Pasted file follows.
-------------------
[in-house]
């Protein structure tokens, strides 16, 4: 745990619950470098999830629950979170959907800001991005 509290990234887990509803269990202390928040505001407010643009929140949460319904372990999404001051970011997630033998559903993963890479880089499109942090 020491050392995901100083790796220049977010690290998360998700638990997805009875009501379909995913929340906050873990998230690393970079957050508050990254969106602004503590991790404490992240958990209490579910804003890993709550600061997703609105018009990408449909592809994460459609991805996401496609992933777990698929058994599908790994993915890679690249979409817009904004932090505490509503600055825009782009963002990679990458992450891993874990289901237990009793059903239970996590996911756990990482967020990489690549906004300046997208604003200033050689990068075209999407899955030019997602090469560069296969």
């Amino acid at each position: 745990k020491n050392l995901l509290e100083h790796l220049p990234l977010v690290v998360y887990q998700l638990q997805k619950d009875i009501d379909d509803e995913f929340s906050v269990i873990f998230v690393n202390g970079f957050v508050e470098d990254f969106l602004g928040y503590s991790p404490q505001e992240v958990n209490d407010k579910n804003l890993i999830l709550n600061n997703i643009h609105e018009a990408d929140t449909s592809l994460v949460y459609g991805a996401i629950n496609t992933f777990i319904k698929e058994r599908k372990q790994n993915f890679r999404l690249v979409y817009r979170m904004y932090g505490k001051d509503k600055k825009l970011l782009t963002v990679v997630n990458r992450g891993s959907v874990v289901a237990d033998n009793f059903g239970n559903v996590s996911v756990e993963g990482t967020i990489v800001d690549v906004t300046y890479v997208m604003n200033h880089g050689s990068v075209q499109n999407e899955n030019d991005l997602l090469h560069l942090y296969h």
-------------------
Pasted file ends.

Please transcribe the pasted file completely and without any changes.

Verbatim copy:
[in-house]
């Protein structure tokens, strides 16, 4: 745990619950470098999830629950979170959907800001991005 509290990234887990509803269990202390928040505001407010643009929140949460319904372990999404001051970011997630033998559903993963890479880089499109942090 020491050392995901100083790796220049977010690290998360998700638990997805009875009501379909995913929340906050873990998230690393970079957050508050990254969106602004503590991790404490992240958990209490579910804003890993709550600061997703609105018009990408449909592809994460459609991805996401496609992933777990698929058994599908790994993915890679690249979409817009904004932090505490509503600055825009782009963002990679990458992450891993874990289901237990009793059903239970996590996911756990990482967020990489690549906004300046997208604003200033050689990068075209999407899955030019997602090469560069296969």
């Amino acid at each position: 745990k020491n050392l995901l509290e100083h790796l220049p990234l977010v690290v998360y887990q998700l638990q997805k619950d009875i009501d379909d509803e995913f929340s906050v269990i873990f998230v690393n202390g970079f957050v508050e470098d990254f969106l602004g928040y503590s991790p404490q505001e992240v958990n209490d407010k579910n804003l890993i999830l709550n600061n997703i643009h609105e018009a990408d929140t449909s592809l994460v949460y459609g991805a996401i629950n496609t992933f777990i319904k698929e058994r599908k372990q790994n993915f890679r999404l690249v979409y817009r979170m904004y932090g505490k001051d509503k600055k825009l970011l782009t963002v990679v997630n990458r992450g891993s959907v874990v289901a237990d033998n009793f059903g239970n559903v996590s996911v756990e993963g990482t967020i990489v800001d690549v906004t300046y890479v997208m604003n200033h880089g050689s990068v075209q499109n999407e899955n030019d991005l997602l090469h560069l942090y296969h």